New Orleans Saints  

 

Curtis Lofton did homework before joining Saints amid scandal

Gerald Herbert/Associated Press
With Jonathan Vilma's suspension, Curtis Lofton (above) is immediately thrust into the spotlight in New Orleans.

METAIRIE, La. -- The specter of punishments for their bounty system was looming, and the New Orleans Saints knew it. NFL Commissioner Roger Goodell had announced as much on March 2, revealing an extensive investigation that would eventually lead to serious suspensions.

Just two weeks later, the Saints hosted free-agent linebacker Curtis Lofton on what amounted to a recruiting trip. They wined and dined him on a Sunday night, selling the former Atlanta Falcons star on donning the black and gold, despite the dark clouds swirling.

And Lofton made them work for it, rearing back and firing several pointed queries for the Saints. From a possible ban for linebacker Jonathan Vilma to whether coach Sean Payton would be on the sidelines to whether a contract would be done for quarterback Drew Brees -- Lofton had to know before he signed anything.

"I asked every single question," Lofton said Wednesday, after a crush of media dissipated from his locker at the Saints' facility following OTAs. "I mean, I asked about the bounties, what was going on with that, what players they thought were going to be suspended, what they thought the suspensions were, what they were going do with me and Vilma -- I asked all those questions. They were very up front and truthful with me, and I feel very comfortable with my decision."

When the smoke cleared, and when Lofton exited New Orleans the following day, he had heard enough. On March 25, Lofton agreed to a five-year deal with his former rival, giving the team a steady, hard-working middle linebacker who had 147 tackles last year.

All of this was before Vilma was suspended for the season (barring a successful appeal) and before Payton was banished from the facility for a year. Thanks to his fact-finding mission, Lofton prepared for all scenarios. And Lofton feels even more comfortable in New Orleans now than he did when he signed. The reason, as he explained, is obvious.

"It felt like family to me and I talked to the guys and ... you just get that gut feeling," Lofton said. "Like, this is where you need to be. These guys, they put their head down and go to work. Whatever's going on in this building, outside this building, no one worries about that. Because when we get on that football field, it's all football. I really feel like it's just bringing us all together."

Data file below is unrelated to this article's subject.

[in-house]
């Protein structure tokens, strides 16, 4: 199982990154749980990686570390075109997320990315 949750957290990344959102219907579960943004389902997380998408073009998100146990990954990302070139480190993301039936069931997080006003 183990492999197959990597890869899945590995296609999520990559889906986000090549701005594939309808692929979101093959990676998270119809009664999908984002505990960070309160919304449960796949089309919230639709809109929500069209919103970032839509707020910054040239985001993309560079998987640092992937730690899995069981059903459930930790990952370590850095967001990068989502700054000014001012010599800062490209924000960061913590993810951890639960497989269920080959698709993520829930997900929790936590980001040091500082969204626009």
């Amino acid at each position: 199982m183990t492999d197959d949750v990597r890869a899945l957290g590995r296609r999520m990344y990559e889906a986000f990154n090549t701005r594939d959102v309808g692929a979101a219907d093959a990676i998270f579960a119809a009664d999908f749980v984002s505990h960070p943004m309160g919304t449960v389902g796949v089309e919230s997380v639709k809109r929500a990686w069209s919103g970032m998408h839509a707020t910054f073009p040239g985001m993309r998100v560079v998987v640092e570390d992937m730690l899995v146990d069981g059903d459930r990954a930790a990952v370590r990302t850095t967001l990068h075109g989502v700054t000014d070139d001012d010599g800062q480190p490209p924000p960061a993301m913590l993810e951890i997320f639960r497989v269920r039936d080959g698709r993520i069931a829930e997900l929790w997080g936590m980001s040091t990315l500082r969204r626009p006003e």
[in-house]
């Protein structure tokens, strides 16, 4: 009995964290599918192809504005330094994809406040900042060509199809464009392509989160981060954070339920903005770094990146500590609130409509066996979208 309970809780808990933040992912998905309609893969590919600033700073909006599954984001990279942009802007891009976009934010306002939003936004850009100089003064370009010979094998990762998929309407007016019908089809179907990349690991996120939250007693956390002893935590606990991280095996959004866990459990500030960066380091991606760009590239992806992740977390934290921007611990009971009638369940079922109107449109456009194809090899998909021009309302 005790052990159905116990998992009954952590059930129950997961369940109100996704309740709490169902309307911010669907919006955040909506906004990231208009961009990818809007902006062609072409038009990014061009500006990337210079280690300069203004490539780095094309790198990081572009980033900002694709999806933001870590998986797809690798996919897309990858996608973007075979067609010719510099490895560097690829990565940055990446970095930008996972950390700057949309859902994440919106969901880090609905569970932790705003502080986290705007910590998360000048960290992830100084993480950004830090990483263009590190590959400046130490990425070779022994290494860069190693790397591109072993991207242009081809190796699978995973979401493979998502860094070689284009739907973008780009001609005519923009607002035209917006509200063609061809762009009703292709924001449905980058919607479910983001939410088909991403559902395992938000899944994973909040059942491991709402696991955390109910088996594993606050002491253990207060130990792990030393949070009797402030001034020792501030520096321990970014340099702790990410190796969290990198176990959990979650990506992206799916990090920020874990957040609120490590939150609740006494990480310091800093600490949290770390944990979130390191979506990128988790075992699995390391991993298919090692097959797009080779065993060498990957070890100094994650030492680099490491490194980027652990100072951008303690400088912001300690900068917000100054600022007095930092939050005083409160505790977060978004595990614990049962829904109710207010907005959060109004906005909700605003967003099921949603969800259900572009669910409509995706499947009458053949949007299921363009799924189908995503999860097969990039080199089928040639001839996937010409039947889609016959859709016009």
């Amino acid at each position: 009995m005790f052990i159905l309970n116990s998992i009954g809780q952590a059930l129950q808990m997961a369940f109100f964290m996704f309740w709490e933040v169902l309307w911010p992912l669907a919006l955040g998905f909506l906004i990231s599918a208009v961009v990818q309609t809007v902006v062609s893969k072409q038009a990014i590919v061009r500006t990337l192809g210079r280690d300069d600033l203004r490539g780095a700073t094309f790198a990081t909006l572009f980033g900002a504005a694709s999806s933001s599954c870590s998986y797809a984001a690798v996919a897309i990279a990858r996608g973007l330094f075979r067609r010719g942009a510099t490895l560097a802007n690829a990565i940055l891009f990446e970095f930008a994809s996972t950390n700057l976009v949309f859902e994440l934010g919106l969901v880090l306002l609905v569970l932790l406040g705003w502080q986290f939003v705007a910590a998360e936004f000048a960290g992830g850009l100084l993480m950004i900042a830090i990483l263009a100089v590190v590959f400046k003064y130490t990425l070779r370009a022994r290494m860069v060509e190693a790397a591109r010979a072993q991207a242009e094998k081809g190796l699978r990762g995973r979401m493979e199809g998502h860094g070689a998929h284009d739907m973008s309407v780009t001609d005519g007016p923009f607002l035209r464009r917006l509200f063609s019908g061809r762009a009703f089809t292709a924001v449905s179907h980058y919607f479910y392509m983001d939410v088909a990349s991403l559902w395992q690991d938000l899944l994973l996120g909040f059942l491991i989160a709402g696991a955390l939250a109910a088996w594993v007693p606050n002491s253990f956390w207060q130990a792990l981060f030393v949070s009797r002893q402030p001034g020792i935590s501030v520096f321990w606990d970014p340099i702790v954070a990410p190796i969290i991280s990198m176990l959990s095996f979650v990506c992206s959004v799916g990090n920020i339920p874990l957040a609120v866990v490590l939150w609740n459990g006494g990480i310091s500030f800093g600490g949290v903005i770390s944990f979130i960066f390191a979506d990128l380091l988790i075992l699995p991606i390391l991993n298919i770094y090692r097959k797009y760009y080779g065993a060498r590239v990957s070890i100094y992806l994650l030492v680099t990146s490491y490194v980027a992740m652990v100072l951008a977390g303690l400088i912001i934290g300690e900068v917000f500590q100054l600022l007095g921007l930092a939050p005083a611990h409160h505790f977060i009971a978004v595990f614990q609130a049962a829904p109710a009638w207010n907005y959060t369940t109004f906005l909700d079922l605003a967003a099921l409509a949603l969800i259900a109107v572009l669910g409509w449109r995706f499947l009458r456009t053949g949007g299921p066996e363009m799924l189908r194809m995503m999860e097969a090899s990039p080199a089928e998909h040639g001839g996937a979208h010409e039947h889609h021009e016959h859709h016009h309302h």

That's what Lofton has bought into. The 6-foot, 241-pound former second-round pick from Oklahoma is slated to play in the middle now. Among the contingency situations Lofton considered, he broached the possibility of playing the weak-side spot if Vilma's suspension is lifted. He felt it would work itself out.

"Our main thing was we wanted to win," Lofton said. "Get all the best players on the field at the same time and go from there."

Through six practices, the Saints like what they see from Lofton. He has joined what interim coach Joe Vitt describes as the deepest linebacker group he's been around. And though the Saints watched Lofton hurt them over the years in the fierce rivalry with Atlanta, Vitt is still impressed with what he's seen.

"No. 1, he's lost some weight and body fat," Vitt said. "His ability to change direction in space, his ability to drop his weight and burst on the ball, and then his angles to the ball and his closing speed have been shocking to me. They've been shocking to his teammates, too. We know what we've got: We've got a thumper. To watch his athleticism in space, his ability to flip his hips and burst, has really been a nice addition."

As of now, it looks like Lofton will take Vilma's place for a defense now run by Steve Spagnuolo. Lofton has played in a similar system before, but he's working on learning this one, specifically. He considers his mind his greatest asset -- and it might the greatest asset of his team, too. While craziness swirls around them, the Saints have gone to work. What else can they do?

"All those things at this point are out of our control," defensive tackle Sedrick Ellis said. "The whole thing with (Brees), there's a business side to this, and I think we all know that. That will, I'm sure, get done in time. As far as the whole bounty situation, that's pretty much out of our hands. We come and we work and we go to practice every day like we're supposed to. Everything that happened last year has to be put in the past for us to move forward."

Lofton considered all of it. Once a Falcon, he didn't even allow himself any schadenfreude when the news broke of the Saints' bounty investigation. He was already considering joining the team. And he's happy he did.

"I played the worst-case scenarios," Lofton sad. "For me, it didn't matter. I still wanted to come here and be a part of something, and I think the players in this locker room are great. We have a good chance of going to the Super Bowl."

Follow Ian Rapoport on Twitter @RapSheet

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